Drive The Asturias Coast
At first there’s no sign you’re entering a hidden mountain kingdom. The motorway gently curves through green rolling hills as you head west from Santander airport. The A67 leads along Spain’s north coast, joining the A8, the six-lane ‘Autovia del Cantabrico’. But just before crossing the Rio Deva, the scenery starts changing. Hills become mountains, neat farms become ancient smallholdings, and smart towns become crumbling stone villages. The province of Cantabria becomes the old royal kingdom of Asturias… and you seem to be going backwards in time.
Simon Heptinstall, is a travel and food writer extraordinaire from Wiltshire. He once persuaded a 2-star Michelin chef to cook him a meal on top of a Norweigan glacier. Discover more about Simon’s discoveries on Twitter https://twitter.com/sheptinstall
I drove into Asturias by crossing the spectacular Tina Mayor estuary, a steep-sided wooded gorge beneath the looming Picos de Europa. I was discovering that Asturias is protected by some serious mountain terrain. The highest peak, Torre de Cerredo, is over 2,600m high – double the height of Britain’s Ben Nevis. Take a winding detour south into this National Park and you’ll find canyons a mile deep and thick untamed woods full of bears and wolves.
On this adventure, however, I stuck to Spain’s jagged and verdant northern coastline. My first taste of Asturias came when at a beach café above the pretty little beach of Pindal. Forget the cosmopolitan Costas of the south and east, here my choices were pure old Spain. I chose a huge chunk of tortilla omlette and was given some free olives and eye-watering boquerones (anchovies) in vinegar alongside.
Travelwriters often talk about discovering ‘the real Spain’ just off the tourist strip on Costa Blanca or Costa del Sol. Asturias is the real Spain. It’s a proud, fierce Celtic stronghold that has been isolated by its formidable mountains. Arabic Moors conquered all of Spain in the middle ages – apart from this impregnable enclave on the north coast. Since then Asturias has maintained its historic traditions with scarcely a concession to foreign tourism. The rest of Spain has mixed cultural influences – but Asturias is undiluted España.
The A8 motorway can whisk you from Santander to Oviedo, but my advice is to leave the motorway as often as you can. Take little roads hugging the shore to discover wonderful hidden sights, like the Bufones de Arenillas – clifftop ‘blowholes’ where waves force plumes of seawater through holes in cliffs like geysers. The nearby sleepy village of Andrin is a stunning collection of cottages bedecked with flowers, clinging to steep rocky slopes. To the west, small roads lead down to the historic port of Llanes, with beaches, seafood restaurants and a harbour wall that has been wildly decorated in bright patterns by a local artist.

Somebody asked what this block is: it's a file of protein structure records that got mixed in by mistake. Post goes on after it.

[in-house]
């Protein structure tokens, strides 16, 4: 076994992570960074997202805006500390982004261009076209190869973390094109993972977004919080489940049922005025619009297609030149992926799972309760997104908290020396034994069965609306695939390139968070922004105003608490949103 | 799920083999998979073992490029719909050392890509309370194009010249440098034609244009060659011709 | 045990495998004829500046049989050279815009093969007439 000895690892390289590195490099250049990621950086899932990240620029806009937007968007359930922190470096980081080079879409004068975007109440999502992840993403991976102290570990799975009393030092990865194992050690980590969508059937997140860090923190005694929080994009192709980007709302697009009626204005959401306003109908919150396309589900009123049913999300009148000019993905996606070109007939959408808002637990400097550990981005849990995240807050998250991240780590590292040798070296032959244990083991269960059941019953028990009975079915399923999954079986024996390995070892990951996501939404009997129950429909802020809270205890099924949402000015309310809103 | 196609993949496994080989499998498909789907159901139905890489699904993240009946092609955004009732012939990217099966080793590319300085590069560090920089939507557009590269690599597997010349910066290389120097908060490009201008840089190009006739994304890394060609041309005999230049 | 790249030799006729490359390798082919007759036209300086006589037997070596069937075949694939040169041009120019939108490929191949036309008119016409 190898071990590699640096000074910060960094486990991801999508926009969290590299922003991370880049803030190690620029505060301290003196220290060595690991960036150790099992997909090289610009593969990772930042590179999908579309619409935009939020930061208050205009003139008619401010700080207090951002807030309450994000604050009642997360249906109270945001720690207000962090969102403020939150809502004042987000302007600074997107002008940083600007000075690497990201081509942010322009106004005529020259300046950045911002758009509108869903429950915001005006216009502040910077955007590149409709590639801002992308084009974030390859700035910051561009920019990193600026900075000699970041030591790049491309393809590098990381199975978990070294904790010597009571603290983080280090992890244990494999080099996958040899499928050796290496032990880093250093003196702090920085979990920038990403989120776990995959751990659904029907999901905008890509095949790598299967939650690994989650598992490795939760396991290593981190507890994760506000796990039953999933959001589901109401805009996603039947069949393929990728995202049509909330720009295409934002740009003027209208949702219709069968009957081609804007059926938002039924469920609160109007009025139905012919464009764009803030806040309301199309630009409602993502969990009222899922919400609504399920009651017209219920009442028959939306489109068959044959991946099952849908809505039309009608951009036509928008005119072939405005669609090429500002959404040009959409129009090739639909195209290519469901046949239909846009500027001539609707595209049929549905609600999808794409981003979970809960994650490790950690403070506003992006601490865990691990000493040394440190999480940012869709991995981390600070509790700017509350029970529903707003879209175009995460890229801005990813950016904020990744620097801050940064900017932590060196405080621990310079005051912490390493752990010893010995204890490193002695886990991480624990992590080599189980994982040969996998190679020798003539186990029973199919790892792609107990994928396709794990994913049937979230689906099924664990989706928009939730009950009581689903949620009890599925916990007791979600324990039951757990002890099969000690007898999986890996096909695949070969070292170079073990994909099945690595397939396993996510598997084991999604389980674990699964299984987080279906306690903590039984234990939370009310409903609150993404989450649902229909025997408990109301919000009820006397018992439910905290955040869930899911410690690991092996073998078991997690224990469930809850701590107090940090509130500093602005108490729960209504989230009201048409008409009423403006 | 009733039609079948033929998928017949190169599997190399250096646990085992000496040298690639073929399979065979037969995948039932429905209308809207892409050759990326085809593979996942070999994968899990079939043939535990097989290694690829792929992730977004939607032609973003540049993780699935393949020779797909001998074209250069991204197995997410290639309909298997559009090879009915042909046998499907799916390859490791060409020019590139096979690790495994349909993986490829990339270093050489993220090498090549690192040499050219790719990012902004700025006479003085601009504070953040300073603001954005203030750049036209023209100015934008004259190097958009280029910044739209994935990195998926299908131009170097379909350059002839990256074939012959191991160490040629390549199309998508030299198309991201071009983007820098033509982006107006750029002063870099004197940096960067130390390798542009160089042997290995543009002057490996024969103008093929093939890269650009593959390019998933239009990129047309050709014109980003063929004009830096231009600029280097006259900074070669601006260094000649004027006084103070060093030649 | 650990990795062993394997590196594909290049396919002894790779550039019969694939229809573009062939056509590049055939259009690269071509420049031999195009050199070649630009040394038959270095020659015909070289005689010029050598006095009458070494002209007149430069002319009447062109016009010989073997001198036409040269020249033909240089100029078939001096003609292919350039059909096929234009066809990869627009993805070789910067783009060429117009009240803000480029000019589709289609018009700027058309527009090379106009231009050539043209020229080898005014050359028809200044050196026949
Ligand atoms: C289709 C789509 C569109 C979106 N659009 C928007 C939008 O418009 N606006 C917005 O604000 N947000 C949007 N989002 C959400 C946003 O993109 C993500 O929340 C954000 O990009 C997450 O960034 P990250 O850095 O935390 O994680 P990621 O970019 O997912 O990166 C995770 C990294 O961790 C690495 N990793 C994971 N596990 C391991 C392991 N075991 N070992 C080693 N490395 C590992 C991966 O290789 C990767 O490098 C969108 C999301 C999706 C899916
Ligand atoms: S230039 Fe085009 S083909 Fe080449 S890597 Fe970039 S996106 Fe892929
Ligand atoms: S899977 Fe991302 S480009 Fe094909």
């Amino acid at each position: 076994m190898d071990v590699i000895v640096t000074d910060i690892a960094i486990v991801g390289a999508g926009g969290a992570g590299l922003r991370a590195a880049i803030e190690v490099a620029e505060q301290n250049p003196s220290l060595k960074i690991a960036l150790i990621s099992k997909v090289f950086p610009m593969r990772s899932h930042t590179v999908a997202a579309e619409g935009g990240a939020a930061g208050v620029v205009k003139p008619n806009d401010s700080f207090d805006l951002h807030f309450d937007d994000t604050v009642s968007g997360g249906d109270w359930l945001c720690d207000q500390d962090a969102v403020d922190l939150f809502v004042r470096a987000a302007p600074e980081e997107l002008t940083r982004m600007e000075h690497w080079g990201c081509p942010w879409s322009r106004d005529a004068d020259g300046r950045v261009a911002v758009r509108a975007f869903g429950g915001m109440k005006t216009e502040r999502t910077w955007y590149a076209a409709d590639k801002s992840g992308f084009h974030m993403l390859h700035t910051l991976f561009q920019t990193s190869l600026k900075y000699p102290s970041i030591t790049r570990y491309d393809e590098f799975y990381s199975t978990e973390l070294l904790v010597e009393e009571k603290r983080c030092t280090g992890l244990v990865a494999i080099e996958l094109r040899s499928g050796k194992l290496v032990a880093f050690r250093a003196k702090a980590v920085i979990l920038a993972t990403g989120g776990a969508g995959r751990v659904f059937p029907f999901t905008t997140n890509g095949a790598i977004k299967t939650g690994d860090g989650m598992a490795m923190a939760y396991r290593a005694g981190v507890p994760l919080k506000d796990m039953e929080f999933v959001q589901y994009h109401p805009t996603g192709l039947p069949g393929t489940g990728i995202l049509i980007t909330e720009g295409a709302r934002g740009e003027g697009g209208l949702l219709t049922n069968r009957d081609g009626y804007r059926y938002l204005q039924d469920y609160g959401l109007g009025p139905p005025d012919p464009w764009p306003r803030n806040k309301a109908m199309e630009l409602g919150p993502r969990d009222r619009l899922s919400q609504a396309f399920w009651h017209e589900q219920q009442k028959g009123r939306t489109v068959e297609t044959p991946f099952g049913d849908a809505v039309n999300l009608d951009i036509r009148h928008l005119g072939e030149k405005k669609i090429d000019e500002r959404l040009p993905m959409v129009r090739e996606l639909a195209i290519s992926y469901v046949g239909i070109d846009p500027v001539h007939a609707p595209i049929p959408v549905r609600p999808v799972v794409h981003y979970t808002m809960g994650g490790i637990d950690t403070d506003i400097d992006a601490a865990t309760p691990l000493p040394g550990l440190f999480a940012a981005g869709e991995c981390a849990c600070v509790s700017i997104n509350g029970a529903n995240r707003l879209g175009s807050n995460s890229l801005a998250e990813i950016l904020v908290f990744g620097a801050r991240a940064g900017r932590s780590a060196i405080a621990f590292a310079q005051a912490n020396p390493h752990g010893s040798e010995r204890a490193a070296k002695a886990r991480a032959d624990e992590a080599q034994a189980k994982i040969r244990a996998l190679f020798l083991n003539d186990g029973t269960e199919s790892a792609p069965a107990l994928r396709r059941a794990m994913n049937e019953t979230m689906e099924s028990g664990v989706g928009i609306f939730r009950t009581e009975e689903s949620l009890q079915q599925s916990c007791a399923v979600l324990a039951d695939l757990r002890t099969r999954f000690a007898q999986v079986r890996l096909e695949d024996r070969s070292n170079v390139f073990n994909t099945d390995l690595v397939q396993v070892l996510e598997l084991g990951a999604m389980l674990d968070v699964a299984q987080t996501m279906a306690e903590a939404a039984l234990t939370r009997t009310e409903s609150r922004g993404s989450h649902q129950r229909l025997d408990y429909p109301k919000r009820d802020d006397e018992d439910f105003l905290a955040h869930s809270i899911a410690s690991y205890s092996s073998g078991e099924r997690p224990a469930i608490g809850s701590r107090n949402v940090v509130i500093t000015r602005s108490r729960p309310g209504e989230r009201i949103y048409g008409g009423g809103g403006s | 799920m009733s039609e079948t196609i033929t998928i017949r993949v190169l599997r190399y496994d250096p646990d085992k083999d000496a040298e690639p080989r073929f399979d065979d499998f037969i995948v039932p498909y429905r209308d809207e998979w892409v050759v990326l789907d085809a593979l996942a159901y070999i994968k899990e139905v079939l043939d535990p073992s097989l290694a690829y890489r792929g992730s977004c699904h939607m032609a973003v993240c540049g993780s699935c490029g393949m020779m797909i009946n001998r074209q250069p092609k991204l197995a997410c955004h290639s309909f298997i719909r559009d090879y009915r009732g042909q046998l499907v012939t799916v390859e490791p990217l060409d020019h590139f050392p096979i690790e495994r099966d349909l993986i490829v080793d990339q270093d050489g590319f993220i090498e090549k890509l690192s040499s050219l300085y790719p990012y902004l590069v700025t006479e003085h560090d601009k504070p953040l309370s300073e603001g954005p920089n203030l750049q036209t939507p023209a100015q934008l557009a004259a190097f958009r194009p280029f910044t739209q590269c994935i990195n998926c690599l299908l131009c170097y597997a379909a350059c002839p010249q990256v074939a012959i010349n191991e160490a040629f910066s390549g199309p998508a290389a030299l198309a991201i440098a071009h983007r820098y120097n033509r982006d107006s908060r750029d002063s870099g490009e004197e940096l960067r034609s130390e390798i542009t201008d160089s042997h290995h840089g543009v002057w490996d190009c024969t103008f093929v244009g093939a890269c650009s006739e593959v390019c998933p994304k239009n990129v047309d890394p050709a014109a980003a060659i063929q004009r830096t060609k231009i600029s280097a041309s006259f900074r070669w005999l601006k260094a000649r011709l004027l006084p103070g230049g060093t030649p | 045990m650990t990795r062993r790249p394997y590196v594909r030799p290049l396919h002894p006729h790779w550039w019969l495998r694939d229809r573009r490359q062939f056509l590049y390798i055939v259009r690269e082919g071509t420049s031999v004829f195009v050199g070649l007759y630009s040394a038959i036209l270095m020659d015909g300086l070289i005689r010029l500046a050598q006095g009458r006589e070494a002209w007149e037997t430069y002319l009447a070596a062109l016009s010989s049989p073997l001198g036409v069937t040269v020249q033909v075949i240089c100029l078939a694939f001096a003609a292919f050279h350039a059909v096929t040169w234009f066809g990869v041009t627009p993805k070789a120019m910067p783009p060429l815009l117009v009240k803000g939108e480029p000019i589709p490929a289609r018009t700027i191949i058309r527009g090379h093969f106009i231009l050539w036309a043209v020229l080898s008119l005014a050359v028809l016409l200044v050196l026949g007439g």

A little further along the coast, don’t miss the bustling seaside town of Ribadesella and its prehistoric caves and pretty cider orchards sweeping down the slopes towards the sea. I stopped here to nibble local cheeses and crusty bread on a grassy hill watching eagles soaring above. When I stayed overnight in the small town of Colunga I discovered the distinctive old wooden barns raised off the ground on stone pillars to deter rats. Drive down the lane to find the charming seaside village of Lastres, where steep cobbled alleys lead down to another sheltered sandy cove.
The shore of the Asturias is a sequence of dramatic rocky bays like this, plus serene wooded estuaries and fabulous sandy beaches. The coast route is a brilliant way to explore this different Spain: covered by lush grass instead of lifeless dust and dotted with fishing villages instead of modern holiday resorts.
The locals are friendly but make few compromises. They’ll happily serve you a big plate of cheese – for breakfast. At dinner they drink local cider, served in a bizarre ritualized way. Waiters display their machismo by standing with chests puffed out gazing indifferently into the distance while pouring from bottles held high above their heads… into glasses held by their knees. I got my shoes splattered with cider in Villaviciosa, a grand market town that doesn’t seem to have changed for 100 years.
Head west and the roads lead down into the resort of Gijon – a lively art deco city standing behind a wide sandy crescent. I stopped for a paddle and an ice cream before the finale of this Asturian driving adventure. Tiny tracks lead round the inspiring Cabo de Penas headland and its views of soaring cliffs, rocky islands and old lighthouse. Eventually I had to go further west, to Aeropuerto de Asturias beyond Aviles. I left my hire car and flew home with a head (and a camera) full of memories.
The Asturias coast is one of the great unsung driving routes of western Europe. Of course, those 125 miles could be easily done in a day if you hurry… but what would be the point in that?